But I was inspired to attempt an answer to a frequent question, "What is your favorite movie?" 

My answer is simple. It's 2001: A Space Odyssey. During college I saw it 10 times, once with my Senior Philosophy Symposium Class with our instructor that explained Thus Spake Zarathustra to us and what the movie was really about. I still find the special effects the best of any science fiction movie, including Star Wars.

Below is MY list, in alphabetical order.  I tried to cut it down to 25, then to 50, but I couldn't. I think there are 67. I enjoyed all of these too much to eliminate them from the list, even though some did not do well at the box office for some Moral Premise reason, and thus I would claim have flaws. There is really no such thing as a flawless movie, especially since movies (at least the good ones) are works of art and thus subject to subjective judgements.  Nonetheless...

What are some of your favorite movies? Please add them to the comments.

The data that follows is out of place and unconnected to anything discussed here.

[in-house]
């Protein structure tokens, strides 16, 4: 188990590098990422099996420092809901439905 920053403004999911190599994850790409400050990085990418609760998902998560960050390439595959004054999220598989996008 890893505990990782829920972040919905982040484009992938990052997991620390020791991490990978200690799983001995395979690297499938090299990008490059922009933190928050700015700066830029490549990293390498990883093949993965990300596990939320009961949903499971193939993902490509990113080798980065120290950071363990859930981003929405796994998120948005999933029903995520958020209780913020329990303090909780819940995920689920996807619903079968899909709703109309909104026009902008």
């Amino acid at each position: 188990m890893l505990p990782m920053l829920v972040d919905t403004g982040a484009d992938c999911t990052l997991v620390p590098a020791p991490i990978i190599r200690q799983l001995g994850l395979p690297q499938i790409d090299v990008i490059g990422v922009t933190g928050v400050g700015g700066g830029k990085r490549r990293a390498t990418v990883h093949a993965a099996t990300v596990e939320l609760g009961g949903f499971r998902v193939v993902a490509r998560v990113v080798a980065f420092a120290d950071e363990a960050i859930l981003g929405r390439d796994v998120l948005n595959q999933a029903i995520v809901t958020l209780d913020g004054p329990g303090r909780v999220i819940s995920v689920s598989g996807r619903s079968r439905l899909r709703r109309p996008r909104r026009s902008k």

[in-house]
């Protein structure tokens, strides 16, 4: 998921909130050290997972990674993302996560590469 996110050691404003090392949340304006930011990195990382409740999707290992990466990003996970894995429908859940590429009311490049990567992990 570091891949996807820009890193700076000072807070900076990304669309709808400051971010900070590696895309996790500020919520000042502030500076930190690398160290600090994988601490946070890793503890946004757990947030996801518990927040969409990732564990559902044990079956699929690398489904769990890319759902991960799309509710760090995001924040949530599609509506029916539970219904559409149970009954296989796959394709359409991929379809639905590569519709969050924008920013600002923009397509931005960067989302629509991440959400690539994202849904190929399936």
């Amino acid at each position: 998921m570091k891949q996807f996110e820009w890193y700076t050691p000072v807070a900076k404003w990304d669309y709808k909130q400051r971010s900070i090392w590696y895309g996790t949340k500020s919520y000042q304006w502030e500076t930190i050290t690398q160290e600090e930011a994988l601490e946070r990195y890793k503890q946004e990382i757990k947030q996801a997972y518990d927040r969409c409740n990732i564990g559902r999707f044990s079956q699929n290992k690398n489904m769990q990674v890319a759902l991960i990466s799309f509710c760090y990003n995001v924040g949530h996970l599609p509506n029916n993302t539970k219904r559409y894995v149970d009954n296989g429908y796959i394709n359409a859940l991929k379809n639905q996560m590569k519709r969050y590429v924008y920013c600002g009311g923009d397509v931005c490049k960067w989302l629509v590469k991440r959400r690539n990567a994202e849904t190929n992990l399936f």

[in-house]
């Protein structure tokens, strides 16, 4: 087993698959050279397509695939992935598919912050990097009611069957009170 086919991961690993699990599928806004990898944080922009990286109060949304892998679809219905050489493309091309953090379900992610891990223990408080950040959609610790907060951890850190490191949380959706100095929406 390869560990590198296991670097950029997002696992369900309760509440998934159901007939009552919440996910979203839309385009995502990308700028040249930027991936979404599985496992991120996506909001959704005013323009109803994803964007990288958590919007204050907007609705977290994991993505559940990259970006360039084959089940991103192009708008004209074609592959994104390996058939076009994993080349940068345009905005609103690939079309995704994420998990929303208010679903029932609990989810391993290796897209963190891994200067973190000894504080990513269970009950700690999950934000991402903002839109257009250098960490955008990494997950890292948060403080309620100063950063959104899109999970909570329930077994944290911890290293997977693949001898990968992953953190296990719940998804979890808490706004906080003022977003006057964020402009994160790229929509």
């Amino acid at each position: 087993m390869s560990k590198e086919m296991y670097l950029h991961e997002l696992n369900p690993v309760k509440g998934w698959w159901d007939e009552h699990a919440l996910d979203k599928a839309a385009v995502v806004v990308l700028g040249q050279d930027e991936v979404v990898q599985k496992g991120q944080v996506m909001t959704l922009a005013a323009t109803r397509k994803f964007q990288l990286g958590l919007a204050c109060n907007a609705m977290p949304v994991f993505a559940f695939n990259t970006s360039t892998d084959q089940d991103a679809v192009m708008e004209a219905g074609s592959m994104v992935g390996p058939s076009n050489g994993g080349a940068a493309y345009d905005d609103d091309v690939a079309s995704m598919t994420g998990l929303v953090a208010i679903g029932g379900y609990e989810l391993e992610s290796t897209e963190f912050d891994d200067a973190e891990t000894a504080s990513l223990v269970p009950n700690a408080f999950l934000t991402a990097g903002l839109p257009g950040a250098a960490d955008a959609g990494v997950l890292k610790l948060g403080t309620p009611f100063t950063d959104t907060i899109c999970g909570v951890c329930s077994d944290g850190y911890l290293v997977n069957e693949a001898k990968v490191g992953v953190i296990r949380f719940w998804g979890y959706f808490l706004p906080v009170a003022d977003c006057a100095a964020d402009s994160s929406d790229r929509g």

2001: A Space Odyssey (all time favorite)
A Man and a Woman
Aliens I
Annie Hall
As Good As It Gets
Blazing Saddles 
Blind Side
Bruce Almighty
City Slickers I
Close Encounters of the Third Kind
Crimes and Misdemeanors
Exorcism of Emily Rose
Die Hard
Dr. Zhivago 
George Lucas in Love (short)
Gone With the Wind
Grand Torino
Green Mile
Ground Hog Day
Hail Caesar!
Help, The
Hurt Locker
Incredibles, The
In the Bedroom
Karate Kid V (2010)
Kite Runner
Lawrence of Arabia
Liar! Liar!
Lord of the Rings: (all three)
Monty Python and the Holy Grail
Noah (Aronofsky)
Once Upon a Time in Hollywood
Passage to India
Passion of the Christ